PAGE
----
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"I don't belong to any gyms or go to any classes (you'd have to pay me to do yoga), so running is my exercise of choice. To fit it into my schedule, I started running to work in the morning. It means that once or twice a week, instead of a 45-minute commute, I have a 53- to 55-minute commute of 'me' time while running and listening to my favorite podcasts, typically This American Life, Planet Money, or Startup. And as a breastfeeding mom, I'm attached to a pumping machine three times a day at work and attached to my son two or three times a day at home. I swore I'd never admit this, but sometimes that is great 'me' time. At work, it gives me three quiet times a day to focus on my emails and center myself. And at home, I have a few times a day to watch 15 minutes of my favorite TV shows completely guilt-free. Right now, I'd recommend Catastrophe or Making a Murderer."—Aria Finger, CEO of DoSomething.org (opens in new tab)
"I try to start my day with a little bit of 'me' time. I sit in my kitchen and drink coffee and think about my goals for the day. I finish almost every rehearsal day with a bath with Epsom salts and essential oils, and listen to music which is great for my muscles and my mind. And I read the news and or a book every night in bed before I go to sleep."—Isabella Boylston, principal dancer at American Ballet Theatre
"As a busy working parent, I am obsessed with The Golden Hour—that hour before I wake my kids. I use the Golden Hour not just to get showered and dressed ahead of my kids, but also to do some writing or have some pillow talk with my husband so we can catch up before the whirlwind of the day begins. Waking up early makes the whole day more relaxed and smoother. You start a step ahead rather than a step behind."—Samantha Ettus, author, radio host, and work/life wellness expert
"'Me' time during the week requires scheduling. I try and take off Tuesday afternoons. It is my time to see a friend, go to a museum, go shopping, or whatever. The real downtime is on the weekends. Saturday morning I do the New York Times crossword puzzle for both Saturday and Sunday. Then on Sunday, I try to do nothing—stay in sweats all day, catch up on magazines and life, and have the whole family over for dinner. Then I get up on Monday and do it all over again. Reality is there is no rest for the weary."—Joanne Wilson, investor and board member of the High Line (opens in new tab)
"Before I could find room to take care of myself, I took an honest inventory of how I was using my time to see where I wasn't using my energy for good. I asked myself small but important questions like how many times was I unnecessarily checking email or Facebook? Or how often was I texting just to pass the time? Eliminating or lessening those unneeded habits helped me free up my time so I could have more time in the mornings for the things I need to be happy, like going for a long run or spending the morning making a healthy breakfast."—Jessica Randazza, head of marketing at Danone (opens in new tab)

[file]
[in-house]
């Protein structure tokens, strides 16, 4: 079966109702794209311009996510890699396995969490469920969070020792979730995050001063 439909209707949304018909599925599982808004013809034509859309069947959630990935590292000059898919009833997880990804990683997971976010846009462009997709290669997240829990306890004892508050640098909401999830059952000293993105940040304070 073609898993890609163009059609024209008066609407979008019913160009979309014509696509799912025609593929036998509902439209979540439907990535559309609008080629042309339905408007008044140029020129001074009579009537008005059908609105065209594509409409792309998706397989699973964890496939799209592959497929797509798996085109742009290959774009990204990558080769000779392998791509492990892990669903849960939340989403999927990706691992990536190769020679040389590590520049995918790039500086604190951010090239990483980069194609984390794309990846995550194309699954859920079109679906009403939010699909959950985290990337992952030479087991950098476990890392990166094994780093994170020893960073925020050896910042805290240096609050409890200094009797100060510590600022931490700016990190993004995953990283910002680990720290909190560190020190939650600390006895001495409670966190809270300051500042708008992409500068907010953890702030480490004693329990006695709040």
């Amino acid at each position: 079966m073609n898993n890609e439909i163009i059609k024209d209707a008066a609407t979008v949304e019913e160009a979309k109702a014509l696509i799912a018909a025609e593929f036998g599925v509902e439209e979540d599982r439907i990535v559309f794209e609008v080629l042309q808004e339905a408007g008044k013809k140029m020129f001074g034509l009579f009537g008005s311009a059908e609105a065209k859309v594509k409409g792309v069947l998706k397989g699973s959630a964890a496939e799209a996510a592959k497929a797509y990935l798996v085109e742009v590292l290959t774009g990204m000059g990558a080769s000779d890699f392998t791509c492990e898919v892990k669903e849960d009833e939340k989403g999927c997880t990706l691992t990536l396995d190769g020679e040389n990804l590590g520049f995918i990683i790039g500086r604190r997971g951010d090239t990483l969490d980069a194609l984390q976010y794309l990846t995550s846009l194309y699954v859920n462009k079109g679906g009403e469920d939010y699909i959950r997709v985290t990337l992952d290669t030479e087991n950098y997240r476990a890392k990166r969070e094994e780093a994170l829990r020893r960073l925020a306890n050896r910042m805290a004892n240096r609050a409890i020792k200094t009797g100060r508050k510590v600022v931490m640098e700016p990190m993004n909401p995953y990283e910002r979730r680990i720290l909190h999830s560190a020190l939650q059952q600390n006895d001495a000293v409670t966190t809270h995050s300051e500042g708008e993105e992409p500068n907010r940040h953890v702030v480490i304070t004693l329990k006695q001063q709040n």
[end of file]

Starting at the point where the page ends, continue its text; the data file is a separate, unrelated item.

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"A lot of my friends make fun of me, since I religiously schedule my 'chill' time—it's not something that happens spontaneously. Generally once a week, after having worked, I schedule time to relax (this mostly translates to watching series while eating Indian food). I also try to meditate a couple times a week with the app Headspace (opens in new tab) that does what the name implies—Harvard research even showed that it literally changes your brain!"—Sophie Kahn, cofounder of AUrate (opens in new tab)
"In the first 10 years of my career, I was horrible at setting aside time for me, that time where I have nothing I have to do. In the last year, I started scheduling 'me' time daily, whether that means making no evening plans after rehearsals or scheduling a massage or physical therapy, which is the most important 'me' time for an athlete. I realize now, the more time I allow myself peace and quiet, the longer my career will be, and that's the best time of all."—Sara Mearns, principal dancer for the New York City Ballet
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"While I am great at multitasking, when it's time for me, it's time for me! Daily exercise is the most important thing for me to start my day, and *no one* is going to interrupt that. I do it early before most people are even awake. When the weather is nice, I hike outside into the Marin Headlands, and when I travel, you will find me at a 6 a.m. Barry's Bootcamp or Soulcycle class or running around the White House. "—Kara Goldin, founder and CEO of hint Inc (opens in new tab).
"I'm an entrepreneur, so I've got to be ruthless about 'me' time if I want to have any left to myself! I make myself leave the office by 8 or 9 p.m. most nights, even if I do curl up with my laptop and a glass of wine at home to get through email. I often combine things I have to do (prepping a presentation for our board of directors, cleaning out emails) with things I like to do—drink red wine, eat tasty snacks, and sit in my favorite chair. I also almost never touch email on Saturdays."—Kathryn Minshew, founder and CEO of The Muse (opens in new tab)
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Chelsea Peng is a writer and editor who was formerly the assistant editor at MarieClaire.com. She's also worked for The Strategist and Refinery29, and is a graduate of Northwestern University. On her tombstone, she would like a GIF of herself that's better than the one that already exists on the Internet and a free fro-yo machine. Besides frozen dairy products, she's into pirates, carbs, Balzac, and snacking so hard she has to go lie down.
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